9. This article was really interesting! I used the TDCO method once but I don’t think I fully understood how it works (after fitting my waistband, I actually started adjusting in several places as I’m used to do), and I surely did not pay as much attention to grainline as was required.
    I have another pants project coming up next and I’ll make sure to give it another (proper) shot!

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  10. I have a half-pant cut out and sewed for the TDCO method but I really need to sweep my brain clean of all the methods I’ve used to try to make pants fit. Thank you for your explanation; trying to absorb as much as possible from all testers of this method. BTW, great looking pants!

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  11. I’ve just watched all the videos; thank you so much for taking the time to carefully explain the TDCO method. Your visuals were very helpful. I think I can try it now! Thanks again!

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  12. Like everyone I’m trying to get my head around this new method. How do you determine the amount of ease needed at the crotch, top of inseam? Regards, Sandra

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    1. Hi Sandra, there are a few methods for doing this. First, you can study the product photos for the design you’ve chosen to see how the garment hangs and the fabric moves on a model — this is often enough to know whether the crotch should fit snug to the body, relaxed, or something in between. I have a YouTube video showing how I do this: https://youtu.be/6xdIyVqFcu4. Second, you can study the garment description on the designer’s website or in the instruction booklet, often indie designers will have a section on the intended fit. Third, I have also contacted the pattern company to ask directly how much ease was intended in the crotch if I can’t figure it out with the above two methods. If the pattern company has good customer support, they should be able to tell you. Finally, try not to stress too much about getting an EXACT number for the amount of ease in the crotch, all you need is a ballpark estimate to use as a starting place when you fit the toile. Is it a snug or tight fit? Is it a dropped crotch? What does the fabric look like and how does it drape? Even that is usually enough to get started. I will usually try slightly different amounts of crotch ease as I’m fitting and see what works best with the rest of the design. Some experimentation on your part will always be necessary to customize the design to your unique anatomy.

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      1. Thank you. I’ve found your extremely helpful videos – so much clearer than wading through Ruth’s IS. Well done you. Regards, Sandra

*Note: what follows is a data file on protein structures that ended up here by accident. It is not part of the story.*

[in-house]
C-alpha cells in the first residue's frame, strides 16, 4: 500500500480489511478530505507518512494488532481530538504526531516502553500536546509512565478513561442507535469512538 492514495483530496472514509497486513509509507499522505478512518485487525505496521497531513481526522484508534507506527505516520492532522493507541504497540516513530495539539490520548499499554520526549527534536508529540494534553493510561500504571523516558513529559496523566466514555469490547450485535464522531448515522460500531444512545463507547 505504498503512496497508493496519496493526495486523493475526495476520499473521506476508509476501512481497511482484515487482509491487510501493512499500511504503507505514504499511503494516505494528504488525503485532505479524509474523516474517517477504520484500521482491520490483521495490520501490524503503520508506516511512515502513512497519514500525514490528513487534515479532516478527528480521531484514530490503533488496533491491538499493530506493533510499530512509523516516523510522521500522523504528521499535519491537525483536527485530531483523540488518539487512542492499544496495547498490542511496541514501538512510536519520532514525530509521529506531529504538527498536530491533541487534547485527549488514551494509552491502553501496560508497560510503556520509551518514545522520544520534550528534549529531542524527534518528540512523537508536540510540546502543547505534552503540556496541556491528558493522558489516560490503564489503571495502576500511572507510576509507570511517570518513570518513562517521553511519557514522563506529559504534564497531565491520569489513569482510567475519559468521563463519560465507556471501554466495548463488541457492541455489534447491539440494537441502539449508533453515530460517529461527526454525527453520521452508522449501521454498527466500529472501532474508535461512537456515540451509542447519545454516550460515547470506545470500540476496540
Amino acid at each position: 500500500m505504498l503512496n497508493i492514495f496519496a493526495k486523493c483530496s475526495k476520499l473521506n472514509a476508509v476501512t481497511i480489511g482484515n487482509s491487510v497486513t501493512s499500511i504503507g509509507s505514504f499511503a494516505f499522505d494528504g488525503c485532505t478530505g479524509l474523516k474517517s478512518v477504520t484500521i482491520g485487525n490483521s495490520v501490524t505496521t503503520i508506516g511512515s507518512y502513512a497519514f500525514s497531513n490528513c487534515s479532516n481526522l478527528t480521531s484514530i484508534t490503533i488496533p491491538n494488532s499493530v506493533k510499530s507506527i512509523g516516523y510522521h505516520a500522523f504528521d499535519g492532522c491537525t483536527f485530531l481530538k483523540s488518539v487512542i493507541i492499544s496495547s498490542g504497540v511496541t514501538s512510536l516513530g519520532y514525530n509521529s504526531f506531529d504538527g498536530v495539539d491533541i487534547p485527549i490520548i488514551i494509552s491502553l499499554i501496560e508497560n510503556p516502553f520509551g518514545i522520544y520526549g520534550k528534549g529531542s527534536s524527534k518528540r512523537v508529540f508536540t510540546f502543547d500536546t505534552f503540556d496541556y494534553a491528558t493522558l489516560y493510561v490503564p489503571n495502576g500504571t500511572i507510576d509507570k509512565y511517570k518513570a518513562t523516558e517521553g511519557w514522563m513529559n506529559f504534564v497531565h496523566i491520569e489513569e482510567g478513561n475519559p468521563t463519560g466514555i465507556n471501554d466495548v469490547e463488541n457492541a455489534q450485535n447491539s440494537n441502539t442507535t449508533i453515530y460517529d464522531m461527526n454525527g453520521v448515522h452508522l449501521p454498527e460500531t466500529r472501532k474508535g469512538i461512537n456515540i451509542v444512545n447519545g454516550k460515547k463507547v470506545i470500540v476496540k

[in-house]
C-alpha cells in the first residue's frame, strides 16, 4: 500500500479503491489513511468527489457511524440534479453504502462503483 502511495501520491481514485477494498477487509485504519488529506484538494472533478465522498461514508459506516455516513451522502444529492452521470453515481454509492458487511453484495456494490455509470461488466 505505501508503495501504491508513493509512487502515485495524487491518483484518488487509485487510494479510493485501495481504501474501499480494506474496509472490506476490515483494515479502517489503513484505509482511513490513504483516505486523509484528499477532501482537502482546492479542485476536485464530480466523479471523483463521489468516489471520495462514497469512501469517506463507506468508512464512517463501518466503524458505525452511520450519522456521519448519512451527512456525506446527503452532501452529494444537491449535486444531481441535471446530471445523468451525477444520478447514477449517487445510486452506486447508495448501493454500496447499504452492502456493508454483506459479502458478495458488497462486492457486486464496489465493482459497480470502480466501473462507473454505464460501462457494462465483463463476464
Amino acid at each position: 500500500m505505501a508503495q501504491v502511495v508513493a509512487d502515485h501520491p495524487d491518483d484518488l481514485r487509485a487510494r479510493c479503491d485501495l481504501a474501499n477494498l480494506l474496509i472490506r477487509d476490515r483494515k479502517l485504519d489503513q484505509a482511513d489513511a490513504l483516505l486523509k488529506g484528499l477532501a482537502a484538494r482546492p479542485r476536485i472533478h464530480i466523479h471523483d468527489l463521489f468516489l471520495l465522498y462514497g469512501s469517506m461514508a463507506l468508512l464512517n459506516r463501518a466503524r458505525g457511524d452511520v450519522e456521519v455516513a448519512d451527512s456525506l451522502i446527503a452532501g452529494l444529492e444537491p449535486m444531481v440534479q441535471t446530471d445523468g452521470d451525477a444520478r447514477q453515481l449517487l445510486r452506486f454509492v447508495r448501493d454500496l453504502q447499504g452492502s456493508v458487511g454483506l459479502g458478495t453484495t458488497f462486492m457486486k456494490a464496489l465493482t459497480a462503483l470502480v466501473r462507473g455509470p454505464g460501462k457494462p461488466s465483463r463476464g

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  13. Such a great post but I’m wondering how this would work for a pattern where the waistband is NOT cut separately from the leg itself.
    I’m so excited to imagine fitting elastic waist pants without the typical “baggy butt”😳
    Thanks so much for your generous input!

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    1. If you are referring to an elastic waistband with a fold-over construction (where the top of the pants is wrapped around the elastic to create a casing), I cover that in my latest YouTube video: https://www.youtube.com/watch?v=q_KFke0leGI. The “baggy butt” on elastic waist pants can be affected by the fit, but it can also be influenced by other factors like the type of fabric chosen (e.g. linen will always relax with wear, there’s no way around it!).

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  14. Thank you so much. I hate to admit this but I’m stuck on how you attach the ban-roll, which is sew-in, to the waistband for the toile. I looked up a method that is easy to follow for making the final waistband in the fashion fabric by Londa Rohlfing, but i don’t see how that in any way looks like the one you made. Is your toile waistband made of two pieces with a seam at the top? Please enlighten me.

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    1. To make my straight waistbands, I cut a long rectangle of fabric that is 2x the height that I want plus 2x the seam allowance. I fold the rectangle in half along the long edge and press it, so that I have a crease that indicates the center fold line that will become the top of the waistband. Then I insert the banroll so that the long edge is nestled along that center crease line. I fold the fabric in half around the banroll, and sew a line of stitches to enclose the banroll and indicate the seamline/seam allowance for the waistband. So I am really just wrapping the fabric around the banroll and sewing it closed, I don’t get too fancy for the toile.

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  15. Do you think this method would work with a tilted pelvis? I always have to shorten the front crotch curve and lengthen the back curve. If I don’t I get “hungry” butt and hunching in the front crotch.